Patsy Cline is still one of the most recognizable voices in American music history. And now her life story and short-lived career are on display in downtown Nashville at the Patsy Cline Museum. I recently stopped by for a tour to give you a sneak peek and to let you know if it’s worth the admission price to check it out.
Patsy Cline’s career tragically ended after she died in a plane crash in March of 1963. Her hit songs include Walking After Midnight, I Fall To Pieces, Back In Baby’s Arms, and of course the most played jukebox record of all time – Crazy. Her voice was unmistakable and soothing. Her life story was inspiring. Raised in the small Virginia town of Winchester, Cline overcame odds and obstacles most would deem insurmountable. She was sexually abused as a child, survived rheumatic fever at age 13, and nearly died twice in car accidents.
Cline was a trailblazer for women in the music industry and one of the first country performers to cross over into pop music. She was known for being tough and determined. She reportedly recorded the song Crazy while using crutches after her second car crash that had thrown her through a windshield.
The Patsy Cline Museum is rather small but does a really good job at showcasing many unique artifacts relating to the singer. Any die hard fan will love seeing all of her outfits and apparel. Even her favorite watch that was recovered from the plane crash site is on display. Then there are cases full of record contracts, correspondence, and even the handwritten lyrics to songs like I Fall To Pieces. I personally liked seeing her handwritten “set lists” that she’d use for concerts.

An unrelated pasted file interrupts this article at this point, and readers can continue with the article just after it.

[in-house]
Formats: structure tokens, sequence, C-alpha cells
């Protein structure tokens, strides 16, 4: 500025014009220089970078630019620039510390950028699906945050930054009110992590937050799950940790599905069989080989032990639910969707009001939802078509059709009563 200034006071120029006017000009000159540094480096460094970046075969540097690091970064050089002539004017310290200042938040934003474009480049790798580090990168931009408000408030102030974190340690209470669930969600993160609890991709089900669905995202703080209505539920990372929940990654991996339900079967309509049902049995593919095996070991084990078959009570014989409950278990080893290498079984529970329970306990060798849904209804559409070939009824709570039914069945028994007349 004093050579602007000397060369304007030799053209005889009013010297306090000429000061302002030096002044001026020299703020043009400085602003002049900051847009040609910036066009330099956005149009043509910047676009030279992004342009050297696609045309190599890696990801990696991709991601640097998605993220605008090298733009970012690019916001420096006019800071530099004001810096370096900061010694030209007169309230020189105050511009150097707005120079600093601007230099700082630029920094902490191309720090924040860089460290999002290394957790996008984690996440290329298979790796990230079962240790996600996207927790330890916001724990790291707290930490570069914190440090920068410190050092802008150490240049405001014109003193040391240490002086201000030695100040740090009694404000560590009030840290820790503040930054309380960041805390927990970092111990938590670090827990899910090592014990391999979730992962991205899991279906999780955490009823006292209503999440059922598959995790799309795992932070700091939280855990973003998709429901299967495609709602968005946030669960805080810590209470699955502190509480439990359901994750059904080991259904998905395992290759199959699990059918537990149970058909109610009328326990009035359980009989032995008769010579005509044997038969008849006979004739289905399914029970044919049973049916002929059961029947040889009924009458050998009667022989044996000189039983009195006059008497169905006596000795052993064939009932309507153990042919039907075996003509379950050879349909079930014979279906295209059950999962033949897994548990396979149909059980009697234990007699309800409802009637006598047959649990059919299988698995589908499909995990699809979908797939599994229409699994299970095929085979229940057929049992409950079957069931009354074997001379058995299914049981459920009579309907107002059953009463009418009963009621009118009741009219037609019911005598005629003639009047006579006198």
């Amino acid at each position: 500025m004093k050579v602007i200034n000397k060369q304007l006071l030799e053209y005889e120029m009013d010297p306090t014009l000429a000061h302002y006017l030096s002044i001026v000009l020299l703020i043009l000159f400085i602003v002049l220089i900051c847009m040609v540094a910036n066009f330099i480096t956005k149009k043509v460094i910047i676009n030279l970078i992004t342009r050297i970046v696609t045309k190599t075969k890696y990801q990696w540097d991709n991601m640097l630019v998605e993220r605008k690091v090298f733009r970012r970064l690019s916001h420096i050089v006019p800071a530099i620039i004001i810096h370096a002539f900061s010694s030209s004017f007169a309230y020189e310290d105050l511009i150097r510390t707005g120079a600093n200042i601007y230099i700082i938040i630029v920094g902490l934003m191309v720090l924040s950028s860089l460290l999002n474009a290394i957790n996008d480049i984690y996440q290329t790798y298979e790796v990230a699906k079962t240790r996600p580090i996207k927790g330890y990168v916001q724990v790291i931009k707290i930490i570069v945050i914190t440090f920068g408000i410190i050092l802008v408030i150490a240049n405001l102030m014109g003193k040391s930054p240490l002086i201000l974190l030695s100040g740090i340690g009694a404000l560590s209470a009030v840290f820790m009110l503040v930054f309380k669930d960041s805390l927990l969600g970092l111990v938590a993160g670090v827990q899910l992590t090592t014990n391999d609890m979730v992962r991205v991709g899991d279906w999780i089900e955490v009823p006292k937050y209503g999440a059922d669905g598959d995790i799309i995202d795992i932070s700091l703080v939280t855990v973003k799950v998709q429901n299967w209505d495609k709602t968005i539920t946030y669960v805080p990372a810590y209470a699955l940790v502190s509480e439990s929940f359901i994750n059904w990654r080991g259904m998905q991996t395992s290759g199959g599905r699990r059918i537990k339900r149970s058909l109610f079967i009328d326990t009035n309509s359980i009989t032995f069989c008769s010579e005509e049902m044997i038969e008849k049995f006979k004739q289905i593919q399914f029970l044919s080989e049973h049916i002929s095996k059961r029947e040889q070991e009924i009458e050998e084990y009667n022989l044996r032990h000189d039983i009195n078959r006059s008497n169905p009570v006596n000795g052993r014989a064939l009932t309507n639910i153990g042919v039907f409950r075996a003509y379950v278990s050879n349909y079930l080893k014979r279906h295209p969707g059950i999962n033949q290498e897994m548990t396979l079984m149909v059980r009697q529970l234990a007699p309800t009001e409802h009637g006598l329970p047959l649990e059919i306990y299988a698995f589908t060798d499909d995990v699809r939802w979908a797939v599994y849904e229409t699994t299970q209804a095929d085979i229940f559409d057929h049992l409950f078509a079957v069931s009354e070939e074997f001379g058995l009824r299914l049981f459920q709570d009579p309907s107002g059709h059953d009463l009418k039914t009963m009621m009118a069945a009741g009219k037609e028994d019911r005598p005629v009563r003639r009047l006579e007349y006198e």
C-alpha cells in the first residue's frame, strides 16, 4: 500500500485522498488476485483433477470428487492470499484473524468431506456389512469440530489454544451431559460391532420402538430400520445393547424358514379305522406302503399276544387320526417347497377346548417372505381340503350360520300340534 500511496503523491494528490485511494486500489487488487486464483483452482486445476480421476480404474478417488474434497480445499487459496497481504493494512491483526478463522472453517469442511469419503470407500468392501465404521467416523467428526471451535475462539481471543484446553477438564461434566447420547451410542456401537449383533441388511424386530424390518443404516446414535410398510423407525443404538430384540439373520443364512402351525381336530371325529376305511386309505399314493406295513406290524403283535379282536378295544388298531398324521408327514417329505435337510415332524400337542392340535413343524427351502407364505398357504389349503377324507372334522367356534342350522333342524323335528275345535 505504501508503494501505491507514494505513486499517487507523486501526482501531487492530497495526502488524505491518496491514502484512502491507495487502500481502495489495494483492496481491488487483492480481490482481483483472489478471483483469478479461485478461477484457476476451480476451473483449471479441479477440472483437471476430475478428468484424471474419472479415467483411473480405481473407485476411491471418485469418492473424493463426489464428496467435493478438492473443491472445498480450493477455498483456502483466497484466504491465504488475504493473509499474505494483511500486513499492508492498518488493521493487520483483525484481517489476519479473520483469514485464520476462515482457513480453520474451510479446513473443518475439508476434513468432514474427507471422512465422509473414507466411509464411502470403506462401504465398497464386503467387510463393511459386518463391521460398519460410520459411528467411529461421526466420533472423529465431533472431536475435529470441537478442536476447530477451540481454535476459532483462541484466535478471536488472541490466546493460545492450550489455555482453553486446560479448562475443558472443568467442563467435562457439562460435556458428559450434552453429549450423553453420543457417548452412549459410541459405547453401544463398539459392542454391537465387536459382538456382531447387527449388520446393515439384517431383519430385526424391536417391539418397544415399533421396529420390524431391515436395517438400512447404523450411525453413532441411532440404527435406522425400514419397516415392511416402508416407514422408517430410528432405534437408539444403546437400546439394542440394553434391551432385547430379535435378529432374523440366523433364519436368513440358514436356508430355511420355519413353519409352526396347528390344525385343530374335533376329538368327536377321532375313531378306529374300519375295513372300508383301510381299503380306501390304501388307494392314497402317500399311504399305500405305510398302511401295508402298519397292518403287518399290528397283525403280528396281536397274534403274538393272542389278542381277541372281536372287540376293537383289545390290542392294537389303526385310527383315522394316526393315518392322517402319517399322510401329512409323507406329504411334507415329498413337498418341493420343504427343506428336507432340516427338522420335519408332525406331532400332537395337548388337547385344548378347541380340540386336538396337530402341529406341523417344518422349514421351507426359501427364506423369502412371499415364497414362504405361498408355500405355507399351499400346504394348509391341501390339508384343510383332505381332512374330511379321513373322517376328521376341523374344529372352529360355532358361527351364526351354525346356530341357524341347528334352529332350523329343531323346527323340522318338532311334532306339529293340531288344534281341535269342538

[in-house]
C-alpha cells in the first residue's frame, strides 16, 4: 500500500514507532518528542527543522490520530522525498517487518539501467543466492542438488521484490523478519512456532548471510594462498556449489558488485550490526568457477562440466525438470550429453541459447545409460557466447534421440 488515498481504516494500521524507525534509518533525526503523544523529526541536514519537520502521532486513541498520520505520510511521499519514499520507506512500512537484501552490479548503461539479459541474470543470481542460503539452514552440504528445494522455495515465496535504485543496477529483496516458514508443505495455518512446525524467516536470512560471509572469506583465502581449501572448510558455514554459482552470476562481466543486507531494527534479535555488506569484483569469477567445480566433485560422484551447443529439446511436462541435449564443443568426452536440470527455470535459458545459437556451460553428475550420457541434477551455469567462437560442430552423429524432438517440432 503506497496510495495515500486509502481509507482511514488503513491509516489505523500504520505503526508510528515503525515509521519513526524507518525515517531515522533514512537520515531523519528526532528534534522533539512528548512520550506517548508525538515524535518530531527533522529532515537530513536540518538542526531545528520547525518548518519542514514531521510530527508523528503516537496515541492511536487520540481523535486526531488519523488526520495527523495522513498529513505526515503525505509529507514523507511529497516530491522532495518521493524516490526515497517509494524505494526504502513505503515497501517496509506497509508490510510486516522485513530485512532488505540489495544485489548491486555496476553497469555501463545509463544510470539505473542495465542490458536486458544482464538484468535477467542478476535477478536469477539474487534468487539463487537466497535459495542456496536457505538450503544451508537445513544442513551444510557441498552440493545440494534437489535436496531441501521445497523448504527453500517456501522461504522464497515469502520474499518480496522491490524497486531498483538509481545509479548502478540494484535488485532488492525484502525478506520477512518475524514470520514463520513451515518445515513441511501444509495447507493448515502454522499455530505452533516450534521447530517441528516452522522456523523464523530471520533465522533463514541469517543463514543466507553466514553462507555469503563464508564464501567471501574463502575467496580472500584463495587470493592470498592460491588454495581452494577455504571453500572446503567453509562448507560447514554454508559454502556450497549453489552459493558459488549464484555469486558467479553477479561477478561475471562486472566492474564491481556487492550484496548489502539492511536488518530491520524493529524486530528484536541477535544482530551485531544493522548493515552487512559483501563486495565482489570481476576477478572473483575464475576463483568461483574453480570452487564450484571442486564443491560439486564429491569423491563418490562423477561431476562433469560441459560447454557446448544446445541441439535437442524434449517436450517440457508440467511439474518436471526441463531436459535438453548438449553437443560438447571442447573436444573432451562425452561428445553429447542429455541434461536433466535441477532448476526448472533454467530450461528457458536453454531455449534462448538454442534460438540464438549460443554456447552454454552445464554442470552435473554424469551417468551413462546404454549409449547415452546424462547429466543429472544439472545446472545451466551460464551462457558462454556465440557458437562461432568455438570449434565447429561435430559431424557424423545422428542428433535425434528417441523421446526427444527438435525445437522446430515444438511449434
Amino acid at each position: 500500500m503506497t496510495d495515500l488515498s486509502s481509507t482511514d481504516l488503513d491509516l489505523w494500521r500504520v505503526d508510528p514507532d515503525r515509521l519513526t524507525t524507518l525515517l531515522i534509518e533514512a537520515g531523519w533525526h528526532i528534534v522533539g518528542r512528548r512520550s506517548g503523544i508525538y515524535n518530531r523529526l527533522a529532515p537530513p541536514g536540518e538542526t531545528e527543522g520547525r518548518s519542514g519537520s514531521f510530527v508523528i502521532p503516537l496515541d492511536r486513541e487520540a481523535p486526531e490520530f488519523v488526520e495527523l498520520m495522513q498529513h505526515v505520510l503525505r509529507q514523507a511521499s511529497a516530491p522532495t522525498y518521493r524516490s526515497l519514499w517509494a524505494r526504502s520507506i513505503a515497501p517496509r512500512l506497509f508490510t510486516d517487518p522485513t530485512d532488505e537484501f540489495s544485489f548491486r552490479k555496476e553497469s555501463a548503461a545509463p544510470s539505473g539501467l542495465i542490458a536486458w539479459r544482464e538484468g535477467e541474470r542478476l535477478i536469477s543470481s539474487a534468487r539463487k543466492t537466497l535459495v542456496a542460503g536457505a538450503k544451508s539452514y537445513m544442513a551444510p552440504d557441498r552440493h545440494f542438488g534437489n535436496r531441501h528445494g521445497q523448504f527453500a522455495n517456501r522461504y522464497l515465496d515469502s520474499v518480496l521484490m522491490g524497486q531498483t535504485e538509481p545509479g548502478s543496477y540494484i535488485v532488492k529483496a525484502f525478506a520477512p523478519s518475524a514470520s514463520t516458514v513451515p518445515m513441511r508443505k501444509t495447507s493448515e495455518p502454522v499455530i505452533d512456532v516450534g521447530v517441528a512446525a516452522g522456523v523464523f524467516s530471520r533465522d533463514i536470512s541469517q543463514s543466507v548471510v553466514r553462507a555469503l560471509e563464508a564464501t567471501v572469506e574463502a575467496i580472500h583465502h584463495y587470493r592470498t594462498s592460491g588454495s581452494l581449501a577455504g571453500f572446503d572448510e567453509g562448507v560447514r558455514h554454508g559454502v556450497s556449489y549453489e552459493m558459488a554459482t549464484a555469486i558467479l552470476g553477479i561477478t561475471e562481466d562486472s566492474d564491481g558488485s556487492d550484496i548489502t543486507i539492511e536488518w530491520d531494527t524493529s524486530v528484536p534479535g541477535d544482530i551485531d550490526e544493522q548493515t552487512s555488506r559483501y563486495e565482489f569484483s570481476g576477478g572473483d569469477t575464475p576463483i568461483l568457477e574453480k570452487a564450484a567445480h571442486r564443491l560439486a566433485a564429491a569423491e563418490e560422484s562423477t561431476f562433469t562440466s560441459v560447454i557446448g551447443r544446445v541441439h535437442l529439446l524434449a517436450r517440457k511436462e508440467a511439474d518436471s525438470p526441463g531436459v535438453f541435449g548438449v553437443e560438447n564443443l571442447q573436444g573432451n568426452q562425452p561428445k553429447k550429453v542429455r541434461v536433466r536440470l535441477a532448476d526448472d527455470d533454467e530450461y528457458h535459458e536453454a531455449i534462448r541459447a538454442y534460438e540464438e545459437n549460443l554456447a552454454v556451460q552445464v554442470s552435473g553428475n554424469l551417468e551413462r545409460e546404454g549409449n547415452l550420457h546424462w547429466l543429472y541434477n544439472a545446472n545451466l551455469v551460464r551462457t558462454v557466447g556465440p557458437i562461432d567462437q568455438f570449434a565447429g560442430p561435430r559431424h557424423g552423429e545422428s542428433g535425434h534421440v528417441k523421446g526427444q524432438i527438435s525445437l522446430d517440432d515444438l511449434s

One interesting exhibit is an actual booth from Gaunt’s Drug Store, one of Patsy’s early jobs. She dropped out of high school and became a waitress to help support her mother and siblings. Around the corner is furniture from Cline’s family room where she loved spending time. The museum also has her kitchen table and furnishings.
While the average visitor may not find it that interesting, a hardcore Patsy Cline fan will love seeing quirky personal artifacts like her personal hair dryer and the suitcase she used when traveling. There is also a short video presentation that gives some background on her life.
So the burning question is – is it worth visiting the Patsy Cline Museum? The answer honestly depends on how big of a fan you are and what your other plans in Nashville happen to be. If you’ve loved her music and know her story inside and out – you’ll really enjoy your visit. A casual fan – probably not as much. However, before you cross it off your list, there is a way to save some money and make the visit worth your while.
Nashville offers a Music City Total Attractions Pass that gets you admission into six different tourist spots around town. This is a terrific deal – and currently includes the Patsy Cline Museum as one of the potential spots. It also includes popular attractions like the backstage tour of the Grand Ole Opry, the Country Music Hall of Fame , RCA Studio B, and the Parthenon to name a few. If you’re going to be visiting Nashville for a long weekend or staying for more than a day, this is a great option to see a lot of cool things and not feel like you’ve overpaid on any one experience.
If you’re looking for the cost to visit the Patsy Cline Museum, you can check out their website. The Patsy Cline Museum is located directly above The Johnny Cash Museum on Third Avenue South in downtown Nashville.